Monday, August 18, 2008

The Introspective Basis of the McCain Campaign

It's beginning to look more and more like the McCain campaign is using introspection as the basis for the criticisms of Barack Obama.

For example, the McCain campaign knew they were getting into racist territory when they put out their provocative "Celeb" ad with Obama juxtaposed to Paris Hilton and Britney Spears. Of course, it didn't bother them much. Republicans have been running race-baiting presidential campaigns since the 1960's.

What differentiates the McCain campaign is that they decided that they would gain a further advantage from Republican traditions of race-baiting by accusing Obama of being the one to play"the race card." But senior McCain staffers like Rick Davis and Steve Schmidt couldn't have pursued the "race-card" theme is they hadn't been aware of their own race-baiting.

There's also the celebrity angle.

There's no politician in American who loves being a celebrity more than John McCain. He's appeared on Saturday Night Live and late-night talk shows as well as cable comedy shows. McCain was also a regular on shout-fests like like Crossfire and appeared more than any other politician on Sunday morning news shows like "Meet the Press."

One of the main reasons why the McCain campaign has ridiculed Obama for being the "no. 1 global celebrity" with so much relish is McCain's awareness of the extent to which he himself values being a celebrity.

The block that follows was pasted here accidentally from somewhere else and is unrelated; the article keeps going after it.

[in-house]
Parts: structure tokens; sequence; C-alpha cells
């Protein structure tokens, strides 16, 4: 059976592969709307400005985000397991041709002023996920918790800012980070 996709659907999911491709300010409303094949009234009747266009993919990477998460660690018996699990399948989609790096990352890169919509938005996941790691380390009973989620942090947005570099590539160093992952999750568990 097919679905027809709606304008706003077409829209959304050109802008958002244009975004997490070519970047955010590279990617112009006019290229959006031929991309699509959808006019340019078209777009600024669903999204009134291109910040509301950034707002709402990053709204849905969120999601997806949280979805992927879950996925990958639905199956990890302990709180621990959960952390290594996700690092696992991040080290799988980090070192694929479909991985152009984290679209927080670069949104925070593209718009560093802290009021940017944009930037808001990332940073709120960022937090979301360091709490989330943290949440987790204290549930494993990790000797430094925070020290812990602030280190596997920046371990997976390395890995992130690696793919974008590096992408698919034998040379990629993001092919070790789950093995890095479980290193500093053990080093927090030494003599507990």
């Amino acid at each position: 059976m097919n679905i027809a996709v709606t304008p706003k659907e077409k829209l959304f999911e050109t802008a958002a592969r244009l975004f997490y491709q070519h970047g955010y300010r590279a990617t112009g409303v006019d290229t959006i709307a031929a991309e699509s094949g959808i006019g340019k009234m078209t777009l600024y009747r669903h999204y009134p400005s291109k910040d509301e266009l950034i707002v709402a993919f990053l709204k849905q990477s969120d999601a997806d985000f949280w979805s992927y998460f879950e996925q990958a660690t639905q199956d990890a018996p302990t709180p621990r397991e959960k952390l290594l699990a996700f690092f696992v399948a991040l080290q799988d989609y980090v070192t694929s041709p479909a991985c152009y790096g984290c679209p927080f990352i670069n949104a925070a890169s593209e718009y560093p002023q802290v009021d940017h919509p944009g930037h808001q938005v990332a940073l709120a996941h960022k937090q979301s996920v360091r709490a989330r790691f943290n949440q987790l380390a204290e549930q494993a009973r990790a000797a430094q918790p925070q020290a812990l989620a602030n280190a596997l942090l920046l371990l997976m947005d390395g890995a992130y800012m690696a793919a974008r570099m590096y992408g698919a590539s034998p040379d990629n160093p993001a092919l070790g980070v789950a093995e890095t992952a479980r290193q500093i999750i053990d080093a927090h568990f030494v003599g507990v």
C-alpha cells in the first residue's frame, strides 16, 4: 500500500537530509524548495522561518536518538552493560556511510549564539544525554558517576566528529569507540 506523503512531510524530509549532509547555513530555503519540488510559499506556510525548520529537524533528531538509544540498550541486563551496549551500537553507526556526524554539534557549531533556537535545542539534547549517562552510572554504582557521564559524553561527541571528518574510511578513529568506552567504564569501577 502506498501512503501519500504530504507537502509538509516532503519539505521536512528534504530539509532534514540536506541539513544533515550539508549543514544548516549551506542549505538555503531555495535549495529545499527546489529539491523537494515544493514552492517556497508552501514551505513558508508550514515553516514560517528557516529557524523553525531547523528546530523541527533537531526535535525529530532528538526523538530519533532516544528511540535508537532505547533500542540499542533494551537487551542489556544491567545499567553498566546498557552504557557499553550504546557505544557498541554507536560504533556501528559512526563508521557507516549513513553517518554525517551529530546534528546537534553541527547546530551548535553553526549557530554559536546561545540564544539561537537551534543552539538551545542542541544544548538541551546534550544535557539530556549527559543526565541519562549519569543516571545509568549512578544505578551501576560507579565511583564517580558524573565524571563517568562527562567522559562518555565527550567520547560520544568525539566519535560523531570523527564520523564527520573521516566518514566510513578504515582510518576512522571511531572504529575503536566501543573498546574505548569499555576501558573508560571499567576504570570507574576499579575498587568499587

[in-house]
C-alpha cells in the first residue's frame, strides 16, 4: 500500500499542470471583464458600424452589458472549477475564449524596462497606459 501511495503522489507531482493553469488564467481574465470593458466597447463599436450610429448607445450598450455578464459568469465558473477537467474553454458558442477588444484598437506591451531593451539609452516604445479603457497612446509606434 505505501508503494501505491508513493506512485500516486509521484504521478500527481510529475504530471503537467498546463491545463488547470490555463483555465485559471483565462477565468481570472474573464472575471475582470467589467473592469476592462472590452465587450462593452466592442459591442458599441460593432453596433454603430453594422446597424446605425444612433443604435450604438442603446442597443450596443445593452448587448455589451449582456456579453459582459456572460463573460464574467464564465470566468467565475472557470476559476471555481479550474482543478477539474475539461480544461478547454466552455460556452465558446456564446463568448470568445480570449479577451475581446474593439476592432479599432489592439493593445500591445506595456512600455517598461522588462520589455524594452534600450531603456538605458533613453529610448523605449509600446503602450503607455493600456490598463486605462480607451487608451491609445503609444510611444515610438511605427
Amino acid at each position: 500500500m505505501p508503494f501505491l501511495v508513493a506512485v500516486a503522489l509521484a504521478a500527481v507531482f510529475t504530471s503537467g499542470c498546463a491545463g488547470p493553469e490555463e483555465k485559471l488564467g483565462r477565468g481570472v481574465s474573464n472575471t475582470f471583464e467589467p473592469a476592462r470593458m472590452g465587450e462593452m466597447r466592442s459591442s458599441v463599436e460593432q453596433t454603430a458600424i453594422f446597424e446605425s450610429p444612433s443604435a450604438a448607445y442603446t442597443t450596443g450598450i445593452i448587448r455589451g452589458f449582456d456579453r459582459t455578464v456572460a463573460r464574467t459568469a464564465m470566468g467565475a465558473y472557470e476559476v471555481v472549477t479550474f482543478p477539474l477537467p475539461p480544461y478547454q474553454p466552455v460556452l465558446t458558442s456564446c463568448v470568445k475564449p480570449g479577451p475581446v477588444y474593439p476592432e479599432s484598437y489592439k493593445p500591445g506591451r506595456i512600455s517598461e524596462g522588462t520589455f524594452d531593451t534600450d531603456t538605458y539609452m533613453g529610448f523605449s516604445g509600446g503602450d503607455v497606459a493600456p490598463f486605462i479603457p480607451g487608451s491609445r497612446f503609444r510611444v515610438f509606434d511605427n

In other words, McCain's criticism of Obama for being a celebrity was born out of introspection.

Today, McCain moved on to Obama's foreign policy positions. John McCain has shown a willingness to say almost anything to reassure the conservative base of the Republican Party that he's one of them. Among the many topics on which McCain has reversed himself are Bush tax cuts, the "agents of intolerance" in the religious right, right-wing judges like Samuel Alito, immigration policy, torture, and off-shore drilling.

No doubt McCain's going to change more of his positions as the election campaign becomes more heated.

Given the burning intensity of McCain's ambition, it should be no surprise that McCain is accusing Obama of adopting positions solely to further his presidential ambitions. Speaking about Obama's position on Iraq, McCain claims that:
“Behind all of these claims and positions by Senator Obama lies the ambition to be president . . . What’s less apparent is the judgment to be commander in chief. And in matters of national security, good judgment will be at a premium in the term of the next president.

McCain was criticizing Obama's vote against war funding in 2007. But Obama had opposed the invasion of Iraq from the beginning. Thus, his vote against war funding was perfectly consistent with his views of the war.

When McCain talks about "ambition to be president" as driving Obama's positions on policy issues, he's really talking about himself and projecting onto Obama.

However, if McCain looks at himself closely enough, he'll find that his criticisms of Obama are an extremely good guide to why John McCain himself should not be president.

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